General Question

scotielee's avatar

Who is legally liable?

Asked by scotielee (117points) September 3rd, 2009

I was recently married (within the year). My wife has had the same insurance company for the past few years and had also signed the company up to automatically withdraw the amount due per month out of her bank account.
A few months ago, we started banking together. Having closed the bank account that was being used, we contacted the insurance company to advise them. Our agent told us that we needed to fill out a form and get it to him – obviously. He added that it wasn’t a big deal and didn’t need it immediately, but soon. He mailed the form to us.
When we got the letter, I filled it out appropriately and proceeded to fax the form back to him. My fax machine responded by printing me a sheet that said the fax machine I was dialing would not answer. I tried it a few times, but it was not successful; from what I could see.
I called the insurance agent and told him that the fax machine on his end was not answering. He replied with, “It’s ok, why don’t we figure this out later and double up on the payment next month.”

- this would mean that on (or about) the 31 of August, or the 1st or 2nd of September my payment would be due.

I agreed.

Life went on throughout the month.

At the end of the month, at a point when the payment was approaching, I contacted him again. This was on the 31st. I called him and told him that we were having a little bit of a struggle and that we needed to pay our balance on Friday and asked him if that would be ok. He responded with a statement that sent me to the corporate offices to discuss the payment arrangement.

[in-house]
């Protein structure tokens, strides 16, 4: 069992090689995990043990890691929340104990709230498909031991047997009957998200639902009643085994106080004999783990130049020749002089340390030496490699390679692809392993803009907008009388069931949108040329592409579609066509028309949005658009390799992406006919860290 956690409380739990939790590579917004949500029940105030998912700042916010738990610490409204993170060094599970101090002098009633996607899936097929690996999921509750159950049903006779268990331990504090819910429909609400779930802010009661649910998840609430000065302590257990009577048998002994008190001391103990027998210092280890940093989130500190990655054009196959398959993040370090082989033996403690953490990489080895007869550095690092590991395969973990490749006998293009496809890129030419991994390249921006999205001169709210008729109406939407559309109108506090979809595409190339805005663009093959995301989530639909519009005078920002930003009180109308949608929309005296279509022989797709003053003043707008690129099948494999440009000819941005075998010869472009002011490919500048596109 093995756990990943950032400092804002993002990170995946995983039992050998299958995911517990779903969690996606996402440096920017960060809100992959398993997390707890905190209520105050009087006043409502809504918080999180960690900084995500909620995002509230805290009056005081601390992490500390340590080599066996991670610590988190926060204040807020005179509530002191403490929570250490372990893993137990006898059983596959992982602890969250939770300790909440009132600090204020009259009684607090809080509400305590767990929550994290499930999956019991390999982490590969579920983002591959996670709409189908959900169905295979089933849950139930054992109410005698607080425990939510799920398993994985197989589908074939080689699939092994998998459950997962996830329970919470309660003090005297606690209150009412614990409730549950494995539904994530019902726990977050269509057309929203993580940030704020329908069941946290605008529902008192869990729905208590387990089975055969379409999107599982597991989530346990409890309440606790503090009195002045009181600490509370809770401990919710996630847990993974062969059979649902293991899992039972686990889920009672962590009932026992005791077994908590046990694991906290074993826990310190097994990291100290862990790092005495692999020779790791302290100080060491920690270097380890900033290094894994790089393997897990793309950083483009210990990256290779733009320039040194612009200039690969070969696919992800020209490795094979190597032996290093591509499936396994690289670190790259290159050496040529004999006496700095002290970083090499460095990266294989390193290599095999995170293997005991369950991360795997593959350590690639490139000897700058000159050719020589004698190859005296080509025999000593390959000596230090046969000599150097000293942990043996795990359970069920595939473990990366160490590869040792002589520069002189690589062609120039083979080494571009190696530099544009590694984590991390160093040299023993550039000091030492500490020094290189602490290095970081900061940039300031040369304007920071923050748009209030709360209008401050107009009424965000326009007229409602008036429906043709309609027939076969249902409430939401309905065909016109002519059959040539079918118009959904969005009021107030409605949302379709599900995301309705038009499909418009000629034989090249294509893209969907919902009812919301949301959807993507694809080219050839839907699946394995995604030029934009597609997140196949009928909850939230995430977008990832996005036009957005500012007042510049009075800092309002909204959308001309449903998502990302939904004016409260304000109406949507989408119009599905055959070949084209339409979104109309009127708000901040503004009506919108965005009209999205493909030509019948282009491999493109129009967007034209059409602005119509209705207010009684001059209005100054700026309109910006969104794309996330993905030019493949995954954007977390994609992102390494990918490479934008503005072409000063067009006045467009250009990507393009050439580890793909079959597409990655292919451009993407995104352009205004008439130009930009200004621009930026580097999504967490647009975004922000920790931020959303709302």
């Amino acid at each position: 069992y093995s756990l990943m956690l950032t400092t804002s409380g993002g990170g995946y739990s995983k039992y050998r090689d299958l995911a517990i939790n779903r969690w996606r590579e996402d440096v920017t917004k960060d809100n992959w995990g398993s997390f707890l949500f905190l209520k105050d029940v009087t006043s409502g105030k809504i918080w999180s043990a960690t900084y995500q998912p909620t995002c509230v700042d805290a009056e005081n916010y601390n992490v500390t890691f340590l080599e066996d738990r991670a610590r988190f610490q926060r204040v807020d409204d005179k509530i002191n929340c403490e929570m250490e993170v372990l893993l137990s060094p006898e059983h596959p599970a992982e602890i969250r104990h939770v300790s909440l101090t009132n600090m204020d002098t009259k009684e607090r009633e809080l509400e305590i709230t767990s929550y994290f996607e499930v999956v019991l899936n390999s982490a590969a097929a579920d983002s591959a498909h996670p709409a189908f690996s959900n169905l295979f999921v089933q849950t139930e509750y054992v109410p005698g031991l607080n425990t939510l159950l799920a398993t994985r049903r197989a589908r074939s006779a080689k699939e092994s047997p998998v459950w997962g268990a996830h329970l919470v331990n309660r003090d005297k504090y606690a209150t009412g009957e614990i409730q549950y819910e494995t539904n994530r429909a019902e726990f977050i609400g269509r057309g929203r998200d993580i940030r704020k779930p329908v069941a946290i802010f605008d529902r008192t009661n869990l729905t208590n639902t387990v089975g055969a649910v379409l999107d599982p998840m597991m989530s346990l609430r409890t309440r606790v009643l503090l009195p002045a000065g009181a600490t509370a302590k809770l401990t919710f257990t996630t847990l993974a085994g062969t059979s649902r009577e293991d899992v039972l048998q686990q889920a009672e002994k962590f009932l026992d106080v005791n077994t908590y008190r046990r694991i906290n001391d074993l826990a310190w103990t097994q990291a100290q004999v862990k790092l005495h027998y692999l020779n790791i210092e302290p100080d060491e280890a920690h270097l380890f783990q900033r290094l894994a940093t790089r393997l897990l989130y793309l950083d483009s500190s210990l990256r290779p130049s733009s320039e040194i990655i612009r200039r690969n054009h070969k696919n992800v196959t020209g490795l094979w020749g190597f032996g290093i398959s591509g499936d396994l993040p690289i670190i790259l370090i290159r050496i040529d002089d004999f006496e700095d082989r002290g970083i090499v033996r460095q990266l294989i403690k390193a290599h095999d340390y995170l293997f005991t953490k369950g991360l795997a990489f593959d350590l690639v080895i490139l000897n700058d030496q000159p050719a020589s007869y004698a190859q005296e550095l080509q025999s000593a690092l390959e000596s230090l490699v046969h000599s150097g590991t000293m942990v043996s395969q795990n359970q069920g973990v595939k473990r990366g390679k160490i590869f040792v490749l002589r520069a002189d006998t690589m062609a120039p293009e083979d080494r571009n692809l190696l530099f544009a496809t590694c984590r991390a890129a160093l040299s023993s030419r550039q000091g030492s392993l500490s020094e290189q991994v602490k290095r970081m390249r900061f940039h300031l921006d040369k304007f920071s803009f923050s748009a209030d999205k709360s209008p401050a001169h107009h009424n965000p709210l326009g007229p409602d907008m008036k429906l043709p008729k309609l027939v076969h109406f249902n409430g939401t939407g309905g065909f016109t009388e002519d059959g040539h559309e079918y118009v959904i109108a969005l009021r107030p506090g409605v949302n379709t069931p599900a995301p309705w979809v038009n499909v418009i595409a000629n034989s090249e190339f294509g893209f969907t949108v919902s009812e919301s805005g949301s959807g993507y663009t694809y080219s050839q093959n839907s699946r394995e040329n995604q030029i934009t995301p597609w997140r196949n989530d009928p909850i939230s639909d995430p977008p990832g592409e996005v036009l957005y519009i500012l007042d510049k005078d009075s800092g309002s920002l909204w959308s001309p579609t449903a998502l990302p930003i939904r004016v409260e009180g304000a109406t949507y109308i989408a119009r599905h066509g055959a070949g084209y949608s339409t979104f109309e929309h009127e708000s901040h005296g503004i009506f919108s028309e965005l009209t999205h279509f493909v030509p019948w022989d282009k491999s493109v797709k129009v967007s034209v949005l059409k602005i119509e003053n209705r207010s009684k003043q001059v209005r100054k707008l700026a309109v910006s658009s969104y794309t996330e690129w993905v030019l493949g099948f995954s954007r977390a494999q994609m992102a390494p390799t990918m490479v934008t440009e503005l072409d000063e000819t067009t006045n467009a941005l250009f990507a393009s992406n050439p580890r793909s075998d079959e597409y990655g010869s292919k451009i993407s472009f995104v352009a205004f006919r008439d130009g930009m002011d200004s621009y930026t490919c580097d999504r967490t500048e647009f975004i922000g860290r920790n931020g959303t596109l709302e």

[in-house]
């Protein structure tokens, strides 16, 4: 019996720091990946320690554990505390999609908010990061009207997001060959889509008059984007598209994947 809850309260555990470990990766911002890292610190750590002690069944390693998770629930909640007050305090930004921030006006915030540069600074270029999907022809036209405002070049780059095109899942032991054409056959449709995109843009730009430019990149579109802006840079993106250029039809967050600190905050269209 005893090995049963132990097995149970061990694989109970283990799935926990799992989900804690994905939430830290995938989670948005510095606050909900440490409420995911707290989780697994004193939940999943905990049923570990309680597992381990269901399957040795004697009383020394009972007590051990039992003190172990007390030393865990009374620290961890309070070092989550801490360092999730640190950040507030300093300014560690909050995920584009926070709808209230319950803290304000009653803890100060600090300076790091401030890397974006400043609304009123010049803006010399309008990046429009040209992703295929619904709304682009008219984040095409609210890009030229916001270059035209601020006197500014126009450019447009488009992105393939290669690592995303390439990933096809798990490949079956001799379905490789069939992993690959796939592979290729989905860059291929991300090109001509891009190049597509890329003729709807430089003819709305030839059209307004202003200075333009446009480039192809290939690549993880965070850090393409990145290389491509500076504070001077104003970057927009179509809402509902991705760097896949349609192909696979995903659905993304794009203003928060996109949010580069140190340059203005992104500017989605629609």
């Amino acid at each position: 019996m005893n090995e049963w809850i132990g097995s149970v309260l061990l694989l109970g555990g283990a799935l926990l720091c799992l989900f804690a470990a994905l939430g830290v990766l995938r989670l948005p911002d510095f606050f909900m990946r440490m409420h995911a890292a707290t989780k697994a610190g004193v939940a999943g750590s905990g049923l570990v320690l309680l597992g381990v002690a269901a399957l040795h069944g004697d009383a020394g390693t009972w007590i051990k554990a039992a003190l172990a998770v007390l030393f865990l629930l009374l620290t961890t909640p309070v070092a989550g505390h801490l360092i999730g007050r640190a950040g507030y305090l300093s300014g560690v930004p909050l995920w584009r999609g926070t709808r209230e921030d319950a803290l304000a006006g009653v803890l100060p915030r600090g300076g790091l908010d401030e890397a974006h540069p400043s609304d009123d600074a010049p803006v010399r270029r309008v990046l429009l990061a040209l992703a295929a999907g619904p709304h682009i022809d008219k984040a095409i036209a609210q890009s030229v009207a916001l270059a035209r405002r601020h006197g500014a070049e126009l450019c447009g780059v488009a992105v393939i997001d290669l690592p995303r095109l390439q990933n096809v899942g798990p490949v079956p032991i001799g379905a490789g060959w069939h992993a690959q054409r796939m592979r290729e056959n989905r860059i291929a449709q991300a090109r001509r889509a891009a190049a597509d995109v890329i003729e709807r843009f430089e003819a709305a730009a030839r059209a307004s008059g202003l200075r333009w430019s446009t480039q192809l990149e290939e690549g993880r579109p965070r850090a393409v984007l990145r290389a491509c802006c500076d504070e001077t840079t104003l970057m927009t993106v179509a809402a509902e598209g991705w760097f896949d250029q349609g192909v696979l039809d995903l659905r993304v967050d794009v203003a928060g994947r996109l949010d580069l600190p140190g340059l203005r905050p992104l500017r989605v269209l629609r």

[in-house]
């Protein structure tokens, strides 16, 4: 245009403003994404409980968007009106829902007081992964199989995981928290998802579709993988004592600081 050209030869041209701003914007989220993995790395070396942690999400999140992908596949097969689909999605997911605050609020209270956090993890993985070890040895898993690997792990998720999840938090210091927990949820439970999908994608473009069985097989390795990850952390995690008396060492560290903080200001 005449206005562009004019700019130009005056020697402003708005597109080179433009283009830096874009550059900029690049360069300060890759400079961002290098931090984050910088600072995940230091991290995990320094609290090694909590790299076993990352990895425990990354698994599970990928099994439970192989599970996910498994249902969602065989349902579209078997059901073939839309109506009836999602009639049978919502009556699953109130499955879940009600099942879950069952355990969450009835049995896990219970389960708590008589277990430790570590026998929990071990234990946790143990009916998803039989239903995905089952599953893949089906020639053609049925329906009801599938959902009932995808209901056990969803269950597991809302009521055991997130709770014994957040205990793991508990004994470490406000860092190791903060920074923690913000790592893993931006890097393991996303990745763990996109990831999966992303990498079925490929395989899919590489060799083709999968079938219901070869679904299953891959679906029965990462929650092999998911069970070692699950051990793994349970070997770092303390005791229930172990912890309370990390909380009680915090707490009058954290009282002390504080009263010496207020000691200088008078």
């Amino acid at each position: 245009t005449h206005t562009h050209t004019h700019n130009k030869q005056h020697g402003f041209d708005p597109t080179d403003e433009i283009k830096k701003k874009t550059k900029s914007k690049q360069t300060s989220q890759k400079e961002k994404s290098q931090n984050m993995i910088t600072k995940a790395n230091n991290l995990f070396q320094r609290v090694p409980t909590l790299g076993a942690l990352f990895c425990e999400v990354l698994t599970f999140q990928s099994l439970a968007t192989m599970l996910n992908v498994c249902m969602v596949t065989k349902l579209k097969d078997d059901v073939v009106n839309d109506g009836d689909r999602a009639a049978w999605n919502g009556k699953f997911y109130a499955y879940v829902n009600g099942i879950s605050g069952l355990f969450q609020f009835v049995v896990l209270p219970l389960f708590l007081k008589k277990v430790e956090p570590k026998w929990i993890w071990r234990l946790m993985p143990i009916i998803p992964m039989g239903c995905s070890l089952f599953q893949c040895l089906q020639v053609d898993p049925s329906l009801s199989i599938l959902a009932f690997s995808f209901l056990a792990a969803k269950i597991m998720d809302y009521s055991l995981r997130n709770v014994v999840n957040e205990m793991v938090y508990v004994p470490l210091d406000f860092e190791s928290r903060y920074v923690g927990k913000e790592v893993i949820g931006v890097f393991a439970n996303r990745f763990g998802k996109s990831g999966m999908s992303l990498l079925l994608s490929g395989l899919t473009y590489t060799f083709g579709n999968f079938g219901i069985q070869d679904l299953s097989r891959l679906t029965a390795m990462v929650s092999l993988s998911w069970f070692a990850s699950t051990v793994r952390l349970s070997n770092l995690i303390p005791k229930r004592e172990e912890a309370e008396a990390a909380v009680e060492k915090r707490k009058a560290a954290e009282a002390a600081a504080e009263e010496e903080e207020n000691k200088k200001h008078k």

I called and spoke with a woman. I told her that we needed to make the payment on Friday, rather than on Tuesday. She told me that the payment had already been sent through to the bank account. I responded by telling her that the bank account she was withdrawing the money from did not exist anymore. She told me not to worry because the payment would just be rejected by the bank and a statement would be sent to us without any penalties. Also, she informed me that the statement would arrive on or about Friday, the day I wanted to make the payment. It sounded great and I thanked her and hung up.

The next day. I logged on to our bank account (the new one that we are jointly on) and saw that we were at a negative balance. A little research showed me that the $302 dollars owed to our insurance company was withdrawn from our account, draining everything we had in checking and savings.